The Resurrection of Joan Ashby

  • by Cherise Wolas
  • Narrated by Gabra Zackman, Michael Dickes
  • 19 hrs and 20 mins
  • Unabridged Audiobook

Publisher's Summary

I viewed the consumptive nature of love as a threat to serious women. But the wonderful man I just married believes as I do - work is paramount, absolutely no children - and now love seems to me quite marvelous.
These words are spoken to a rapturous audience by Joan Ashby, a brilliant and intense literary sensation acclaimed for her explosively dark and singular stories.
When Joan finds herself unexpectedly pregnant, she is stunned by Martin's delight, his instant betrayal of their pact. She makes a fateful, selfless decision then, to embrace her unintentional family. Challenged by raising two precocious sons, it is decades before she finally completes her masterpiece novel. Poised to reclaim the spotlight, to resume the intended life she gave up for love, a betrayal of Shakespearean proportion forces her to question every choice she has made.
Epic, propulsive, incredibly ambitious, and dazzlingly written, The Resurrection of Joan Ashby is a story about sacrifice and motherhood, the burdens of expectation and genius. Cherise Wolas' gorgeous debut introduces an indelible heroine candid about her struggles and unapologetic in her ambition.

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What the Critics Say

"That I got so worked up about a person who doesn't exist is a testament to Cherise Wolas's success in creating a complex and distinct fictional character." (The New York Times Book Review)

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Customer Reviews

Most Helpful

A Little More Than It Needed to Be

I got an email from Goodreads, but they said it was from A.M. Homes telling me I needed to read this book. I love her, so I listened. I knew it was a marketing ploy, but A.M. Homes!

She had this to say:

"stunning debut...reminds me of my most favorite authors: J.D. Salinger, Carson McCullers, Truman Capote, Joan Didion."

I NEEDED to spend Audible credits and it was 19 hours, a perfect storm for book selection. Only, it wasn't. Salinger? AM (can I call you AM?) ...

I got through this book in like 3 days, so I can't say I wasn't engaged. But holy moly it was flawed. And there was a lot going on. A writer has a couple of short story collections which just wow the world and she wins awards, and is this lauded famous author. Many of her short stories show up in the book, and I have to tell you. I didn't get the attraction, I mean they weren't bad, but not mind blowing.

She meets a guy (brilliant famous eye surgeon) and on like their first date she tells him, her writing comes first and she's never having kids. Well, I don't need to tell you what happens. They fall in love, get married, oops, she gets preggers. She rushes to finish her first novel, (to me the most interesting idea IN this book) and after she has the baby she decides the book isn't good enough and destroys it, and puts a pin in her career and naturally has another baby because there was never going to be just one.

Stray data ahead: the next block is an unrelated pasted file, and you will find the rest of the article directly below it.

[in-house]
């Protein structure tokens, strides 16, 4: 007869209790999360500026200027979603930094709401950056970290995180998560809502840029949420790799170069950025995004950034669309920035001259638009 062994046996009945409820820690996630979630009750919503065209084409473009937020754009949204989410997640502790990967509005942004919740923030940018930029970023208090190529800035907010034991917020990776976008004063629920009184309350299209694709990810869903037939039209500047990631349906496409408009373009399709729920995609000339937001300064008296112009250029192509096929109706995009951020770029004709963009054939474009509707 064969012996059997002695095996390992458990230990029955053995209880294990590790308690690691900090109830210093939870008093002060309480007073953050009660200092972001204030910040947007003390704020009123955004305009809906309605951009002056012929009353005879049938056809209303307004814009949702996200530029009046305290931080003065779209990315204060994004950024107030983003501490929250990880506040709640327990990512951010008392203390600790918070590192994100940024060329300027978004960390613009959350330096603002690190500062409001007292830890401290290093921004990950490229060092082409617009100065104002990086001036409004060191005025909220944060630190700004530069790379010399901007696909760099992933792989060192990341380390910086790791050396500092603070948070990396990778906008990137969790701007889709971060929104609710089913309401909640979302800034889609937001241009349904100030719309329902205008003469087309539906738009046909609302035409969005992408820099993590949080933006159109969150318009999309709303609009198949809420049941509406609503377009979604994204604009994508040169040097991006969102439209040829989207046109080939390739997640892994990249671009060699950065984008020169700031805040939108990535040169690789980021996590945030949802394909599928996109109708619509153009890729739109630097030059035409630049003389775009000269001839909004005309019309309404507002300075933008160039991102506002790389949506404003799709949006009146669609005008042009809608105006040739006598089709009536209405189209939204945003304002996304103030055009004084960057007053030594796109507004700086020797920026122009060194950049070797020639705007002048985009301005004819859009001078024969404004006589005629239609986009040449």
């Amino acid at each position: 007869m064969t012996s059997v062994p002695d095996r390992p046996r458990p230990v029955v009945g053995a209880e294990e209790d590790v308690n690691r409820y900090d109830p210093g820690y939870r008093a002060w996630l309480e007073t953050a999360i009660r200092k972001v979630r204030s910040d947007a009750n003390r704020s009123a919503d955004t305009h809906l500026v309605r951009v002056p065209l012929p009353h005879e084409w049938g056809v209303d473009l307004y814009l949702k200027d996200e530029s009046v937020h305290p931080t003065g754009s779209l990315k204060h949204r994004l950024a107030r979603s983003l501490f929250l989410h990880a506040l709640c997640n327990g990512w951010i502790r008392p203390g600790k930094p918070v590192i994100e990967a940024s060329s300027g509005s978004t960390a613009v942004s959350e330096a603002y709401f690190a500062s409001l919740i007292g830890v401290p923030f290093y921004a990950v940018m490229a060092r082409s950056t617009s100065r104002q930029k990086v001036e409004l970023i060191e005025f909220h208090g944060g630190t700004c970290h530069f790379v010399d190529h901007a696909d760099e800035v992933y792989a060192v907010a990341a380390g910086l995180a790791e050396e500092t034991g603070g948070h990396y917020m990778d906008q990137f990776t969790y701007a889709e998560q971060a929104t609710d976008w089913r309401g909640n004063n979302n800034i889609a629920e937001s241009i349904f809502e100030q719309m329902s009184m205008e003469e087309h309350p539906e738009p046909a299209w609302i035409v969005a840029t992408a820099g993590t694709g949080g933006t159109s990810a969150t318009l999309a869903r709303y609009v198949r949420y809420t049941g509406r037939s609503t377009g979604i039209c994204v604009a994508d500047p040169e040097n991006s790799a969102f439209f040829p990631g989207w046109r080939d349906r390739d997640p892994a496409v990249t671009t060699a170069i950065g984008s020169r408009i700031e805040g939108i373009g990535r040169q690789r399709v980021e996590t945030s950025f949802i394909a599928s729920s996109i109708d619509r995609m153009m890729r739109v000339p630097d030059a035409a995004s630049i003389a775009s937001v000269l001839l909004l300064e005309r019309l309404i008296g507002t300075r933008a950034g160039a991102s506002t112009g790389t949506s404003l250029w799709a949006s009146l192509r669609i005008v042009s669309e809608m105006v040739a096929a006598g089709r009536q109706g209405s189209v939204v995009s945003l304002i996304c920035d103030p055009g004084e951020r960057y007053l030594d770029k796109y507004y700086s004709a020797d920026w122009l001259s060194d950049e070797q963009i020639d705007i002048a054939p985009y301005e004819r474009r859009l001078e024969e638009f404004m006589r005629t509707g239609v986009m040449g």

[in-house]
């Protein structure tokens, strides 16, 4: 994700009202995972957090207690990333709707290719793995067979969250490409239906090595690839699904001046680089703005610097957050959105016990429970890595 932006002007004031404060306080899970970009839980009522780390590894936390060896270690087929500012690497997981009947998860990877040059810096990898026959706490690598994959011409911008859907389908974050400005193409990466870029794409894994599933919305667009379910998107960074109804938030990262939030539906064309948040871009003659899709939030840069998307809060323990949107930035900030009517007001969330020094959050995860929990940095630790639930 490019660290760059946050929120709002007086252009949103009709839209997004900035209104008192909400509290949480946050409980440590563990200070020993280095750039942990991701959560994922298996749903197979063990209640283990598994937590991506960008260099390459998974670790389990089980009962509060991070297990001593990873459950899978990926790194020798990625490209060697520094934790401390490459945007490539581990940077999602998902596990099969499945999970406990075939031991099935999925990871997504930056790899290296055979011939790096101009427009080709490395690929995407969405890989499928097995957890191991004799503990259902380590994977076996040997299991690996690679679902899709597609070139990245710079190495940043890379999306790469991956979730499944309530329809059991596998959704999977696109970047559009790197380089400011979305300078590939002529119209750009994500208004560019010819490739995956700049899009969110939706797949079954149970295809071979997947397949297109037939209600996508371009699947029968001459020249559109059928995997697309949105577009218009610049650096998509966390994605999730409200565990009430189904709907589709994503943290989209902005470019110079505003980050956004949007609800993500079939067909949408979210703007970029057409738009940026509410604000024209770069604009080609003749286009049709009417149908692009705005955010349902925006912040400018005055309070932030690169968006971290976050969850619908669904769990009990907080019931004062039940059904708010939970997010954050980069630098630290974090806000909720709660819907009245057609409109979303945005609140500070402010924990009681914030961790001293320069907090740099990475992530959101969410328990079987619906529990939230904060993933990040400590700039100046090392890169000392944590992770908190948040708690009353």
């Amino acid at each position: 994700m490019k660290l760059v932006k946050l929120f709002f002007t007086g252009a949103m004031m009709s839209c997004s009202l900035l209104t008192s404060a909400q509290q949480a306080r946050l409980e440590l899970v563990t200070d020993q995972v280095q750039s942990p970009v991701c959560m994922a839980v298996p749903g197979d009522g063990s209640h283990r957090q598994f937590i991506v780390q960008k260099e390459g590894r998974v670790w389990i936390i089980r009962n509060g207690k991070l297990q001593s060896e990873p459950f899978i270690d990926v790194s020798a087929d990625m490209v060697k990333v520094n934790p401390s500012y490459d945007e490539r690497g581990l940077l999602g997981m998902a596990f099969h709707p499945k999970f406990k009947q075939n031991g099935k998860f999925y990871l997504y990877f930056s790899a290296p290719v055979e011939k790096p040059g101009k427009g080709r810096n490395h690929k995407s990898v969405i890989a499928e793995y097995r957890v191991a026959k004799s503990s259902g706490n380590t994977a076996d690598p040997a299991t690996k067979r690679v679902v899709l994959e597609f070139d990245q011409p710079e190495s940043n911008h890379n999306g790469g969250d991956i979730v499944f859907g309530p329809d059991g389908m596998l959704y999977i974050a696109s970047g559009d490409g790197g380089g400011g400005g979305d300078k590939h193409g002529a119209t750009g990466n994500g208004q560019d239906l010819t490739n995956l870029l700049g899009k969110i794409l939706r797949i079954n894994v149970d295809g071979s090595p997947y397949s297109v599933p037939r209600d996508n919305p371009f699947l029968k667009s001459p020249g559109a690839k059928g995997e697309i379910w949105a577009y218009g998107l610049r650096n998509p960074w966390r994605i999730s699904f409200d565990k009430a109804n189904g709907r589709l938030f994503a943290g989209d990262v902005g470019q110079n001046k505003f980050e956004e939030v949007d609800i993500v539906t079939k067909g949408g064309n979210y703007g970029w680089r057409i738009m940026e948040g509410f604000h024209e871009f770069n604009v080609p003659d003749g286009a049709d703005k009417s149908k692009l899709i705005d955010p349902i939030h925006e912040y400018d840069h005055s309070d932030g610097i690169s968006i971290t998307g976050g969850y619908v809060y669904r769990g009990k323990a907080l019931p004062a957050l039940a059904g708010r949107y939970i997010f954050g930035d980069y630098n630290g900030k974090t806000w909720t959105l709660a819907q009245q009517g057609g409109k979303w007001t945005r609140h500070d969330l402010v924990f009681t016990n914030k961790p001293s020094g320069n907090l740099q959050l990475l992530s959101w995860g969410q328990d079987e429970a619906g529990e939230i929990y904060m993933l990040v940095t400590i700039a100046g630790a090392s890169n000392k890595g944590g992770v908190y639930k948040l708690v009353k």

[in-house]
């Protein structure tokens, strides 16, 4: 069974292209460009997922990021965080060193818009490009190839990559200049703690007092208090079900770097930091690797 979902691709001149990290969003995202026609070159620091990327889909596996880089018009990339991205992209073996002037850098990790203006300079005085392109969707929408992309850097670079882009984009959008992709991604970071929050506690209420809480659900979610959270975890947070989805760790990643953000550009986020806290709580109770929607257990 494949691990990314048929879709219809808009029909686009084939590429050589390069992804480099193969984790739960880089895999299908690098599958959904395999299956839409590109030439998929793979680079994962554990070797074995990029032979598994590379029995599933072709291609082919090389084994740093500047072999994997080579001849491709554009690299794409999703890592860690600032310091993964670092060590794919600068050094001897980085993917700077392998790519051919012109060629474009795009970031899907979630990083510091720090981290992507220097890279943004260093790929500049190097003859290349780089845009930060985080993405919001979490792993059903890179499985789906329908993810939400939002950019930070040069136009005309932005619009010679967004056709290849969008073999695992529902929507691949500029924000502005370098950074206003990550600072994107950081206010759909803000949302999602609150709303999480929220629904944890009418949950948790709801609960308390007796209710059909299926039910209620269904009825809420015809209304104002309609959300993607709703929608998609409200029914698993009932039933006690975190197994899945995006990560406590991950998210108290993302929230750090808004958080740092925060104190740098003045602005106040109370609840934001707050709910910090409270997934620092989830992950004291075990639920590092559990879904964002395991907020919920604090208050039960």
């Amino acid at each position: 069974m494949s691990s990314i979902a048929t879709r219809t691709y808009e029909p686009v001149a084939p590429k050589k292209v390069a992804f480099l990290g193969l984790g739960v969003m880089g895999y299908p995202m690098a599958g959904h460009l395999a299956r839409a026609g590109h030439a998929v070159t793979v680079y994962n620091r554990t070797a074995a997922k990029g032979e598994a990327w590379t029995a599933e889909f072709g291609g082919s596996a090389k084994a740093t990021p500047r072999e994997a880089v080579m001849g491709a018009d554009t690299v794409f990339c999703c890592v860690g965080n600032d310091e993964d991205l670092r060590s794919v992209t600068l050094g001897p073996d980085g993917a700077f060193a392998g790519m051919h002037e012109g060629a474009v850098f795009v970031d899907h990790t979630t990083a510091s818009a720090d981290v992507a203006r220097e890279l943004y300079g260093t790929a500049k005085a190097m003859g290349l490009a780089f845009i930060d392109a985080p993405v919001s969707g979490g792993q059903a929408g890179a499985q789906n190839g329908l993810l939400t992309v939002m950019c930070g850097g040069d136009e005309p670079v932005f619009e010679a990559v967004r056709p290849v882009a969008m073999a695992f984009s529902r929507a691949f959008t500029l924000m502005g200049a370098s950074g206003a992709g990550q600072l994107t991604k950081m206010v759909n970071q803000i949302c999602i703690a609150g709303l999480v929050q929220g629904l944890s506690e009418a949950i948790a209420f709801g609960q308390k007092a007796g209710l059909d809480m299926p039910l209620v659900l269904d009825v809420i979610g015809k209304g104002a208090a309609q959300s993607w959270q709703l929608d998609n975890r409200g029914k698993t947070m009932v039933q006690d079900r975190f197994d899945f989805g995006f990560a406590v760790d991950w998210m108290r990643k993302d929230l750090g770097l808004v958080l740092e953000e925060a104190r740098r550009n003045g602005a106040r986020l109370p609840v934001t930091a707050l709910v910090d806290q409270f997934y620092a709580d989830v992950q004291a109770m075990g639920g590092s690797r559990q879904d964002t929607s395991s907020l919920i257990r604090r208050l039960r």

There are other stories she knocks about to get her writing again, which we hear all about and when the boys are in elementary school she finally writes a (boring sounding) novel that we get to hear all about, and it's good and she knows it, and then one of her sons it turns out is a 13-year old computer whiz, and needs to run a billion dollar company from her house, so she puts the book in a box in the garage because you can't be an author and have a son running a billion dollar company out of your house.

Then something treacherous happens with the book, and she goes to India to have an Eat Pray Love moment, where she writes another novel we get to hear all about which again is not that interesting.

I didn't hate it, but there were some things I just couldn't get past ... like how famous this short story writer was. How many famous short story writers do we know? George Saunders. Even authors, I mean, you don't get to the level of celebrity this author portrayed J.K. Rowling or George R.R. Martin, Stephen King -- sure, but they all have TV or movies to back up their books. It just wasn't real. And then there's the stories and novels themselves. Like the author knew she was only ever going to publish one book so she put everything she ever wrote in it.

She's a good storyteller, but the writing and the ideas themselves were mostly average.
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- Nicole Del Sesto

A bit too long - but a great piece overall

I found this book intriguing because there are lots of stories within the story. The main story is about Joan Ashby, an author, who gets married and has two kids. Her whole life leading up to that she spoke openly about not wanting either of those things : no marriage, no kids. As someone with no kids I wanted to hear Joan’s point of view. She had them and she loved them. However, it ruined her career. Not just having the kids but the actual kids themselves ruined her career.
Anyway, lots of stories within the story. Because Joan Ashby is a writer there will be parts of the book where you read her works. Her short stories, parts of her novel. The book opens with some interviews and articles written about her. I liked this a lot. I did not like Part 3, it went on way too long. Overall it was enjoyable and I would recommend it to those who like character driven novels that move slowly without lots of action. Think John Irving or Kent Haruf.
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- Jennifer R.

Book Details

  • Release Date: 08-29-2017
  • Publisher: Macmillan Audio